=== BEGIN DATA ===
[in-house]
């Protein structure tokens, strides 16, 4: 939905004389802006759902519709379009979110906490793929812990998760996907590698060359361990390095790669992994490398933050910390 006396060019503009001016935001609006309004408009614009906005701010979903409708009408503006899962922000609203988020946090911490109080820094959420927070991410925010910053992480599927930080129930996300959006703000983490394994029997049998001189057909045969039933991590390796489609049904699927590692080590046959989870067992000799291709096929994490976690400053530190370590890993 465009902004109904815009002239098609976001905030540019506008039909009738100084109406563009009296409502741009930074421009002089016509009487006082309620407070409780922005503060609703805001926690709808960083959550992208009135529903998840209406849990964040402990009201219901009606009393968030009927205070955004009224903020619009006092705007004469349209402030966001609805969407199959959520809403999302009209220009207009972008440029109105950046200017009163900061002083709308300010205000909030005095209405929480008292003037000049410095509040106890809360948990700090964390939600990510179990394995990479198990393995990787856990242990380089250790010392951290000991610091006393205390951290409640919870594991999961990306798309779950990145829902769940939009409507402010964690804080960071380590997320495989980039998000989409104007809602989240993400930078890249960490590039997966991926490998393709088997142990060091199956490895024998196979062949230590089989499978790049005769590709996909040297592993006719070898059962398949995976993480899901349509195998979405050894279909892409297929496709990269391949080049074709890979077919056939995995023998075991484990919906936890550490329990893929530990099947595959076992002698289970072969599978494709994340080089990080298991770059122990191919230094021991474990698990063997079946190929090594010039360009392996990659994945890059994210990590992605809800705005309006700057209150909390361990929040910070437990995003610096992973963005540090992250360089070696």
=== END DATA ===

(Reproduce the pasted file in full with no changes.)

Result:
[in-house]
């Protein structure tokens, strides 16, 4: 939905004389802006759902519709379009979110906490793929812990998760996907590698060359361990390095790669992994490398933050910390 006396060019503009001016935001609006309004408009614009906005701010979903409708009408503006899962922000609203988020946090911490109080820094959420927070991410925010910053992480599927930080129930996300959006703000983490394994029997049998001189057909045969039933991590390796489609049904699927590692080590046959989870067992000799291709096929994490976690400053530190370590890993 465009902004109904815009002239098609976001905030540019506008039909009738100084109406563009009296409502741009930074421009002089016509009487006082309620407070409780922005503060609703805001926690709808960083959550992208009135529903998840209406849990964040402990009201219901009606009393968030009927205070955004009224903020619009006092705007004469349209402030966001609805969407199959959520809403999302009209220009207009972008440029109105950046200017009163900061002083709308300010205000909030005095209405929480008292003037000049410095509040106890809360948990700090964390939600990510179990394995990479198990393995990787856990242990380089250790010392951290000991610091006393205390951290409640919870594991999961990306798309779950990145829902769940939009409507402010964690804080960071380590997320495989980039998000989409104007809602989240993400930078890249960490590039997966991926490998393709088997142990060091199956490895024998196979062949230590089989499978790049005769590709996909040297592993006719070898059962398949995976993480899901349509195998979405050894279909892409297929496709990269391949080049074709890979077919056939995995023998075991484990919906936890550490329990893929530990099947595959076992002698289970072969599978494709994340080089990080298991770059122990191919230094021991474990698990063997079946190929090594010039360009392996990659994945890059994210990590992605809800705005309006700057209150909390361990929040910070437990995003610096992973963005540090992250360089070696």